The Women’s March CA group was started by 2 people—Daniela Warman and Veronica Cox—who created a Facebook page in response to the National Call for a Women’s March that was happening on FB already. The goal of the FB page initially was to help CA women organize to get to DC. After the first week, it became clear that many women would not be able to make it to DC and were planning to organize events locally here in CA. At that point, Dany and Veronica brought on additional moderators for the site: me, Gabriella Khoresani, Jasmine Partida. I was assigned to help coordinate the “Sister Marches” here in CA. The first march organized was the Sacramento March, and then eventually there were 20 marches statewide (maybe more!) in addition to the group going to D.C.
The CA sister march coalition never met in person and did all their organizing via a Facebook group page and messenger. We had weekly conference calls using uberconference and set up a Google group email to communicate in addition to FB messenger. Every week there were new sister marches that were added to the group for the total of 20 that are now part of the network: Chico, Eureka, Fresno, Los Angeles, Oakland, Sacramento, San Diego, Santa Barbara, Palm Springs, Monterey, Pacific, Redding/Shasta County, Riverside, San Francisco, San Jose, San Luis Obispo, Santa Cruz, Sonoma/Santa Rosa, Walnut Creek, and California Women in DC. Many people wanted to change to Slack during the planning, and used that in their cities, but the planning needed to happen so quickly that we pretty much just relied on the one FB messenger group. We also shared files via Google Drive. That was complicated as there were so many people in the drive that we had a lot of trouble managing permissions, etc.
After the march, our communication and organizational needs have changed. We have also welcomed 5-7 new marches into the group since March Day. We are now using Gmail Suite with groups, email, and drive for files. We are also transitioning to Slack for communication, but it has been hard to get people off the Facebook group page and messenger. We tried Basecamp for a few days but it never caught on. We are still using UberConference, but I really would like to find a service that allows for hand raising vs. a free for all.
Re: decision-making, we have always had a grassroots/democratic style on that. Every march gets a vote and we do polls on FB to ask key questions like where to hold a retreat, etc. We now have a Board of Directors and Steering Committee to run various areas within the organization. All ideas for actions come from the ground level and then are taken to the group. If a particular city wants to do an action, like letter writing, the rest of the group can decide whether to take it statewide or not.
EDGI: The Environmental Data and Governance Initiative (a distributed network plus local events)
By Dawn Walker, Community Coordinator for Environmental Data and Governance Initiative and a PhD Student, Faculty of Information, University of Toronto, and Liz Barry, Public Lab’s Director of Community Development, and contributor to the Environmental Data and Governance Initiative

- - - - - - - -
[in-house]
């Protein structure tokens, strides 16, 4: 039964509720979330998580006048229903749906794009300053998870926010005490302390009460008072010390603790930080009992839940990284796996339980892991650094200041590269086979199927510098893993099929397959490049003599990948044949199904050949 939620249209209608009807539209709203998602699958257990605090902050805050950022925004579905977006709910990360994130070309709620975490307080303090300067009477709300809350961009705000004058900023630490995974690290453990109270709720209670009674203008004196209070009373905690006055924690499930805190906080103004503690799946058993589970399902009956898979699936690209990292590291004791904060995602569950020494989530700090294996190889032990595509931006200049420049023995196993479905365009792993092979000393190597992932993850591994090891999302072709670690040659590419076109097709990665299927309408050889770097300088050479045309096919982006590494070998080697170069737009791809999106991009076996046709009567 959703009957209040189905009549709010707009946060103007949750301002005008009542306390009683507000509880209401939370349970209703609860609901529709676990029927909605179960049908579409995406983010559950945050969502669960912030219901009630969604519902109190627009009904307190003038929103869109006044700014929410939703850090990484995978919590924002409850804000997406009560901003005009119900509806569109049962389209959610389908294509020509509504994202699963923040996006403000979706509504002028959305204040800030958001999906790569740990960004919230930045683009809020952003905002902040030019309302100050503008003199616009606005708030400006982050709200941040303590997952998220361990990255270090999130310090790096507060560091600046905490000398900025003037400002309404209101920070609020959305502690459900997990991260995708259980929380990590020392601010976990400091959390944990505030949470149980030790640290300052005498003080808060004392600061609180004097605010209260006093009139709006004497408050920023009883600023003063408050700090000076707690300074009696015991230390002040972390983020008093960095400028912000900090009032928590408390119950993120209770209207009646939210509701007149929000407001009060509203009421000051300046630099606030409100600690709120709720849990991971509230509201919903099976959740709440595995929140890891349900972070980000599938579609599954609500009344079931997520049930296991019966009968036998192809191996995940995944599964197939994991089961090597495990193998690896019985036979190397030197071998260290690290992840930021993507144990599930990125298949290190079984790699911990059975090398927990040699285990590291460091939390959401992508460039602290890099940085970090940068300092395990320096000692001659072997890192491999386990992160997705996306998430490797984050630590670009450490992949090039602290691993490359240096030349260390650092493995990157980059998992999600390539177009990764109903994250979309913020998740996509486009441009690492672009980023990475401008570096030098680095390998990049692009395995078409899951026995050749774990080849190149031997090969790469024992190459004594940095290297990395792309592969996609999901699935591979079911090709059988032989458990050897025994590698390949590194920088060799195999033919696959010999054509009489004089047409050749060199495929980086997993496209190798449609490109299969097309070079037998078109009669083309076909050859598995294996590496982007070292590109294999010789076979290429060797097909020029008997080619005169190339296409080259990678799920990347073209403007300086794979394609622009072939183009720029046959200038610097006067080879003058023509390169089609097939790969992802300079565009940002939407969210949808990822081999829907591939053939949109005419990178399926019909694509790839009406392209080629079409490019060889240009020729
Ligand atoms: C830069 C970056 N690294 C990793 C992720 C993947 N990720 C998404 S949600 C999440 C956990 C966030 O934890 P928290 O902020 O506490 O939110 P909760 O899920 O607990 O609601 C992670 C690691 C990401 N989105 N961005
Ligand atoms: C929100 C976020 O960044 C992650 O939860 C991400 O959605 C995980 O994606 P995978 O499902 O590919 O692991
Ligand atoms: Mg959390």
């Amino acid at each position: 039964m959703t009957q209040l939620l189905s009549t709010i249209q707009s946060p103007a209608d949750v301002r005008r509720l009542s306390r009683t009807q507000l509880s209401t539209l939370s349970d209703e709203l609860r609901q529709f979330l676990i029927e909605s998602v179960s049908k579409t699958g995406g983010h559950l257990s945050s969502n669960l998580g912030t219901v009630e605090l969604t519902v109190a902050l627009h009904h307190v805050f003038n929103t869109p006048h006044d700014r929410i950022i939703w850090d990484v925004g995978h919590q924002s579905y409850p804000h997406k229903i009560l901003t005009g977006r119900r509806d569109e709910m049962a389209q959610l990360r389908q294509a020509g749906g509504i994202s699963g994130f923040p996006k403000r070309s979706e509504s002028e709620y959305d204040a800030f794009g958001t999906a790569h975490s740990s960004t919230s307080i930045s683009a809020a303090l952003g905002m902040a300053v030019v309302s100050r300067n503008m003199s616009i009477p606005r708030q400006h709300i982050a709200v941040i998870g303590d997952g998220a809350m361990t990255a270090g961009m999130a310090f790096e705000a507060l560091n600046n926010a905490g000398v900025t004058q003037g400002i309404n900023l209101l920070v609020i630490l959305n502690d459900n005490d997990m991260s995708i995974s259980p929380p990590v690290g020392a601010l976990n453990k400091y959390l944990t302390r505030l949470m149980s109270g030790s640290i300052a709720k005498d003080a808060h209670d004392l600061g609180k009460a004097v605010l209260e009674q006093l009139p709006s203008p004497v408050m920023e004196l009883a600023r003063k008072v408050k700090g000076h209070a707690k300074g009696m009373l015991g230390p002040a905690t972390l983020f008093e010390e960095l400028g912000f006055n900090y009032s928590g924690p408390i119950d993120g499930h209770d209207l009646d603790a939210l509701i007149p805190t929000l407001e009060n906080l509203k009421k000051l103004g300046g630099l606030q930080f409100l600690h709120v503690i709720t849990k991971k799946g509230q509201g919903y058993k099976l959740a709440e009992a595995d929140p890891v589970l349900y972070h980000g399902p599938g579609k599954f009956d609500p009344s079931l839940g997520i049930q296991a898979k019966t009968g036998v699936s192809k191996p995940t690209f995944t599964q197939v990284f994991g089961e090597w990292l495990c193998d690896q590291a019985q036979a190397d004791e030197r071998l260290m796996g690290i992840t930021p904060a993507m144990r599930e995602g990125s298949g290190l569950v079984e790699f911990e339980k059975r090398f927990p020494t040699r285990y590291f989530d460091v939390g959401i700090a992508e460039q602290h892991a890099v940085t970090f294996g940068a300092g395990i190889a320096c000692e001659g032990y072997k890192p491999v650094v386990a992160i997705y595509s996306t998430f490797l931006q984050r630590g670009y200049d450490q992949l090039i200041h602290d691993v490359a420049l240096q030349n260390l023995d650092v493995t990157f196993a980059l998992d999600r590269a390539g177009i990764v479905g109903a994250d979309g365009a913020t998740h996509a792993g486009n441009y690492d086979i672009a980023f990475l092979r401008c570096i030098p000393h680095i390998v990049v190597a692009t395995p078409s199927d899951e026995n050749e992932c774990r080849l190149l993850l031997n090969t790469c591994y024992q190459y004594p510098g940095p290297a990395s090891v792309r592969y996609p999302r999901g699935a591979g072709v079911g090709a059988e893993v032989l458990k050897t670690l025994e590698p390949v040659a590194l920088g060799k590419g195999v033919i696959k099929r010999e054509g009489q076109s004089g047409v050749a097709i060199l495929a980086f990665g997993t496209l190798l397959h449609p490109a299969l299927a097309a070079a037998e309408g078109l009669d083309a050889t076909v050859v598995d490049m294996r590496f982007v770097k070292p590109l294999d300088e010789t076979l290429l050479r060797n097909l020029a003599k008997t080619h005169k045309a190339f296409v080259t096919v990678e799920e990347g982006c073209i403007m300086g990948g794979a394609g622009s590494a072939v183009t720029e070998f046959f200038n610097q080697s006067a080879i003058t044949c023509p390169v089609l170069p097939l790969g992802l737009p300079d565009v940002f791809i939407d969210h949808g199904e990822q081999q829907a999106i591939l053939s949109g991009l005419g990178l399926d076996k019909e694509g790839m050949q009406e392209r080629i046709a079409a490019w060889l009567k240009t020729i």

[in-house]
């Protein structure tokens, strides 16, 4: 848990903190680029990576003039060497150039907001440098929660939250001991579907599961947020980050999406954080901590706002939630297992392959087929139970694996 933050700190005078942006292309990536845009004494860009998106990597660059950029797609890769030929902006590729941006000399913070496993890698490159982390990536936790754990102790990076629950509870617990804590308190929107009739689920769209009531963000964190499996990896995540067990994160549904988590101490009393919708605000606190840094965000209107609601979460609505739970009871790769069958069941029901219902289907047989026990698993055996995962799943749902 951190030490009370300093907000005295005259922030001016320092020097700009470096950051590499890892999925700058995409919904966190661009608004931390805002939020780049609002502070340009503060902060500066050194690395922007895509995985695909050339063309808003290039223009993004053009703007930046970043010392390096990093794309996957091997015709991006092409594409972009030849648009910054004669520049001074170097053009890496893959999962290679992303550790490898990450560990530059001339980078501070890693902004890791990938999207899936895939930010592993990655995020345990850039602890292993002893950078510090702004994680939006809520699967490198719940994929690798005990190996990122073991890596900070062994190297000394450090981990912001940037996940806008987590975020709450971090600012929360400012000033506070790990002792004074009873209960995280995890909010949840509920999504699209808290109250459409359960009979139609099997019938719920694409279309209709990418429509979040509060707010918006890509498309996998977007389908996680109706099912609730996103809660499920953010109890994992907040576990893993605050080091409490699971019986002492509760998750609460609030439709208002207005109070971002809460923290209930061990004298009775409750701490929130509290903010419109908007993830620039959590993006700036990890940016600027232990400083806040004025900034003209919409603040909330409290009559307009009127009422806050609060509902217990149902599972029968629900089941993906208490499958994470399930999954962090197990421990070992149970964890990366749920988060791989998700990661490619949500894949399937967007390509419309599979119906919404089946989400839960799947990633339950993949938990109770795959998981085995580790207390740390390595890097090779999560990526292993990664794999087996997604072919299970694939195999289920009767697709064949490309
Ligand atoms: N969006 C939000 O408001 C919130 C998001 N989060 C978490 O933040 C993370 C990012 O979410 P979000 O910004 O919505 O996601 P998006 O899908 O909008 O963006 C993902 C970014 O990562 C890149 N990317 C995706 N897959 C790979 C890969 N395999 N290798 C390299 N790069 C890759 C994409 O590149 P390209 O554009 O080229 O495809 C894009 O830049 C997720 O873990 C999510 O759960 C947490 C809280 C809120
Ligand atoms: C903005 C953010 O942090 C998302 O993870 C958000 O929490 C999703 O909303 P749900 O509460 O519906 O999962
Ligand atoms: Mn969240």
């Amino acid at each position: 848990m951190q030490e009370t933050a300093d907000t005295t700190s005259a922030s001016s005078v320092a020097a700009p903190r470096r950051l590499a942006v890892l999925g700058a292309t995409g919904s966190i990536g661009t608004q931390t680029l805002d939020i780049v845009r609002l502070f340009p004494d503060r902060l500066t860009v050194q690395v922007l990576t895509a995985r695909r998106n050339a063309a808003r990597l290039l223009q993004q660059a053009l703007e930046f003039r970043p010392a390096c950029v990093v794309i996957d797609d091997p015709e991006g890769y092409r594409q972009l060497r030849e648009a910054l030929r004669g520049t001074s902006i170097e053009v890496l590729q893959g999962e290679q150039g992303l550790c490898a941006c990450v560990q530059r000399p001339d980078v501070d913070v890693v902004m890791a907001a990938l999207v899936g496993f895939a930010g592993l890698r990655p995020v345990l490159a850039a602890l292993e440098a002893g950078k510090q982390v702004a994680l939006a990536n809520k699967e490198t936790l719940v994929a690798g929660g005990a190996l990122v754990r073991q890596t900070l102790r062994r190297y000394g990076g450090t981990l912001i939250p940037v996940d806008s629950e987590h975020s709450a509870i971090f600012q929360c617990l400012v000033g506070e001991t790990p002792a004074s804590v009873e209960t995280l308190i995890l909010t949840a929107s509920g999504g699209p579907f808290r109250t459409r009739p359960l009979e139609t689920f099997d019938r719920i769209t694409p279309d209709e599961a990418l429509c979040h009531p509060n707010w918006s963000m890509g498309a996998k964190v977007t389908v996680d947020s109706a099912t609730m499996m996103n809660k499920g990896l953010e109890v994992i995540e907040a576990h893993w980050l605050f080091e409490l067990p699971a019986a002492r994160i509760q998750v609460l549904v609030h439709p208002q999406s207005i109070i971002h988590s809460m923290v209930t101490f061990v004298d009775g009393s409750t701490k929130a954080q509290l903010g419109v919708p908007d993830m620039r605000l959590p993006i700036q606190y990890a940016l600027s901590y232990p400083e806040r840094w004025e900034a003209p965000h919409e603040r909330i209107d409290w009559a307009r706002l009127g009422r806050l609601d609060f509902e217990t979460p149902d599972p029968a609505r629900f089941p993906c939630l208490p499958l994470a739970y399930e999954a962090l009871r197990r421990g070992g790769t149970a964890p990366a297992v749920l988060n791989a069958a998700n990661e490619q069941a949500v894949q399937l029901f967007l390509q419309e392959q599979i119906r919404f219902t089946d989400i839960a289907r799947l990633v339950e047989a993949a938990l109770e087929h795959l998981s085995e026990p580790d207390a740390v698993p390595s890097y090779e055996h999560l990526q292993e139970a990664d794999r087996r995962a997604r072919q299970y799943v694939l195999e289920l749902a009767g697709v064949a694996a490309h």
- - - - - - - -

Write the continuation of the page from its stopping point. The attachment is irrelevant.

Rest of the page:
Starting as a post-election email chain of 14 researchers, the Environmental Data & Governance Initiative (EDGI) has grown in a little over three months to more than 65 members addressing potential threats to federal environmental and energy policy and scientific research infrastructure. We’ve evolved a steering committee that guides three working groups, with one of the working groups itself coordinating a sprawling distributed volunteer tech team with over 20 active volunteers building tools to proactively preserve agency environmental data to ensure its continued public availability. Given our emphasis on data preservation, EDGI has focused on building research networks and hosting public events. (For more on how EDGI grew out of an earlier “guerilla archiving” effort in Canada, read this.)
Despite this technical emphasis, the core group of EDGI is made of people who wouldn’t identify primarily as technologists. As a result, our approach to communications and coordination has been pretty basic—we started out with the tools we were already comfortable using: Slack and Google Docs for collaboration. With many members’ previous involvement in advocacy-oriented work, and given the sensitive nature of some of our organizing, a nomination process for joining the Slack was put in place with a steering committee to direct activities based on an organizational mission, a voting process, and a convention on how to credit shared work.
Connections to archival and preservation partners came out of personal relationships and tactical outreach. As those partnerships grow and formalize, we’ve taken EDGI to countless other network’s communication channels: countless mailing lists, informal email chains, slacks, etc.
One of those partnerships has been with the DataRefuge project, with whom we quickly began to facilitate local “DataRescue” events to investigate federal government websites in order to preserve data through a range of means. Our communications sprawl over two open Slack teams where on average 10-20 new members have been joining per day over the last eight weeks. More than 580 people are on an “Archivers” Slack and more than 930 on the DataRefuge Slack. Those who join are either at an event or are interested in ongoing volunteering and hear about DataRescue through media coverage.